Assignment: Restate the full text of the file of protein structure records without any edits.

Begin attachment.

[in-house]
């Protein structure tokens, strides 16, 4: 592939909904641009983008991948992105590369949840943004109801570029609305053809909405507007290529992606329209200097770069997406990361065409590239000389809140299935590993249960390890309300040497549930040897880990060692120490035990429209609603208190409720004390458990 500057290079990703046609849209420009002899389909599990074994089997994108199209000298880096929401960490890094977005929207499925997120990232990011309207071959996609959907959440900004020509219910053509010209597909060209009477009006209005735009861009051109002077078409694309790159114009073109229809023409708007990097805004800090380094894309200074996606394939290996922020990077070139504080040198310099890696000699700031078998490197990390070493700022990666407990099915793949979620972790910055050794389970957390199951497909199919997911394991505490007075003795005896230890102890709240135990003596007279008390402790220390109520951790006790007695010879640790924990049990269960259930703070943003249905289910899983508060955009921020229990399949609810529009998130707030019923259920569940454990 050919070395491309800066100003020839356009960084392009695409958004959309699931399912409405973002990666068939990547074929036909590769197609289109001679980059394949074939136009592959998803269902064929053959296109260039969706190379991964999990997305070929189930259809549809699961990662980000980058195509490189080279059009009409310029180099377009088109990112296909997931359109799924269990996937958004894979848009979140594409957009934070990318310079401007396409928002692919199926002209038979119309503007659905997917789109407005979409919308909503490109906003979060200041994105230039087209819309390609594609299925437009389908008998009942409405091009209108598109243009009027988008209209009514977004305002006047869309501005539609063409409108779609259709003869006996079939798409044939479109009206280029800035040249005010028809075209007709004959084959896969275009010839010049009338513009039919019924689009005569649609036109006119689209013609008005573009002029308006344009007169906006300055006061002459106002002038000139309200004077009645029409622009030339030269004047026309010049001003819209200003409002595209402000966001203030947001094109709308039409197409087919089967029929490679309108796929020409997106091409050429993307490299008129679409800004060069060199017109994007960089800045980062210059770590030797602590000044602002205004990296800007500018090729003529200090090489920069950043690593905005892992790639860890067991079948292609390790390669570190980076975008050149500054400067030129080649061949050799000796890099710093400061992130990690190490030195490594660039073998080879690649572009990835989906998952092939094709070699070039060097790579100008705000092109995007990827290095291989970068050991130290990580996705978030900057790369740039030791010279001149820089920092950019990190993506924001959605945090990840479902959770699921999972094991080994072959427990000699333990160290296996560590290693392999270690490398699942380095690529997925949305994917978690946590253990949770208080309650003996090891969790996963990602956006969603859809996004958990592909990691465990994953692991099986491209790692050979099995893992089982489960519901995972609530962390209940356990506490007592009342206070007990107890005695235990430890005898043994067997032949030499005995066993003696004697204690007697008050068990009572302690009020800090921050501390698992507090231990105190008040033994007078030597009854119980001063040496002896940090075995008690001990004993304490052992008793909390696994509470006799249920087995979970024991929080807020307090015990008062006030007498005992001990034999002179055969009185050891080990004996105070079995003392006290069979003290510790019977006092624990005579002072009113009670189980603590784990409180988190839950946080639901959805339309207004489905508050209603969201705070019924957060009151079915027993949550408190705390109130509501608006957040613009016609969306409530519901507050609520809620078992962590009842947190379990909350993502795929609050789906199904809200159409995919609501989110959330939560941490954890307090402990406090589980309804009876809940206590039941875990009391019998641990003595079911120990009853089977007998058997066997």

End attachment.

[in-house]
């Protein structure tokens, strides 16, 4: 592939909904641009983008991948992105590369949840943004109801570029609305053809909405507007290529992606329209200097770069997406990361065409590239000389809140299935590993249960390890309300040497549930040897880990060692120490035990429209609603208190409720004390458990 500057290079990703046609849209420009002899389909599990074994089997994108199209000298880096929401960490890094977005929207499925997120990232990011309207071959996609959907959440900004020509219910053509010209597909060209009477009006209005735009861009051109002077078409694309790159114009073109229809023409708007990097805004800090380094894309200074996606394939290996922020990077070139504080040198310099890696000699700031078998490197990390070493700022990666407990099915793949979620972790910055050794389970957390199951497909199919997911394991505490007075003795005896230890102890709240135990003596007279008390402790220390109520951790006790007695010879640790924990049990269960259930703070943003249905289910899983508060955009921020229990399949609810529009998130707030019923259920569940454990 050919070395491309800066100003020839356009960084392009695409958004959309699931399912409405973002990666068939990547074929036909590769197609289109001679980059394949074939136009592959998803269902064929053959296109260039969706190379991964999990997305070929189930259809549809699961990662980000980058195509490189080279059009009409310029180099377009088109990112296909997931359109799924269990996937958004894979848009979140594409957009934070990318310079401007396409928002692919199926002209038979119309503007659905997917789109407005979409919308909503490109906003979060200041994105230039087209819309390609594609299925437009389908008998009942409405091009209108598109243009009027988008209209009514977004305002006047869309501005539609063409409108779609259709003869006996079939798409044939479109009206280029800035040249005010028809075209007709004959084959896969275009010839010049009338513009039919019924689009005569649609036109006119689209013609008005573009002029308006344009007169906006300055006061002459106002002038000139309200004077009645029409622009030339030269004047026309010049001003819209200003409002595209402000966001203030947001094109709308039409197409087919089967029929490679309108796929020409997106091409050429993307490299008129679409800004060069060199017109994007960089800045980062210059770590030797602590000044602002205004990296800007500018090729003529200090090489920069950043690593905005892992790639860890067991079948292609390790390669570190980076975008050149500054400067030129080649061949050799000796890099710093400061992130990690190490030195490594660039073998080879690649572009990835989906998952092939094709070699070039060097790579100008705000092109995007990827290095291989970068050991130290990580996705978030900057790369740039030791010279001149820089920092950019990190993506924001959605945090990840479902959770699921999972094991080994072959427990000699333990160290296996560590290693392999270690490398699942380095690529997925949305994917978690946590253990949770208080309650003996090891969790996963990602956006969603859809996004958990592909990691465990994953692991099986491209790692050979099995893992089982489960519901995972609530962390209940356990506490007592009342206070007990107890005695235990430890005898043994067997032949030499005995066993003696004697204690007697008050068990009572302690009020800090921050501390698992507090231990105190008040033994007078030597009854119980001063040496002896940090075995008690001990004993304490052992008793909390696994509470006799249920087995979970024991929080807020307090015990008062006030007498005992001990034999002179055969009185050891080990004996105070079995003392006290069979003290510790019977006092624990005579002072009113009670189980603590784990409180988190839950946080639901959805339309207004489905508050209603969201705070019924957060009151079915027993949550408190705390109130509501608006957040613009016609969306409530519901507050609520809620078992962590009842947190379990909350993502795929609050789906199904809200159409995919609501989110959330939560941490954890307090402990406090589980309804009876809940206590039941875990009391019998641990003595079911120990009853089977007998058997066997």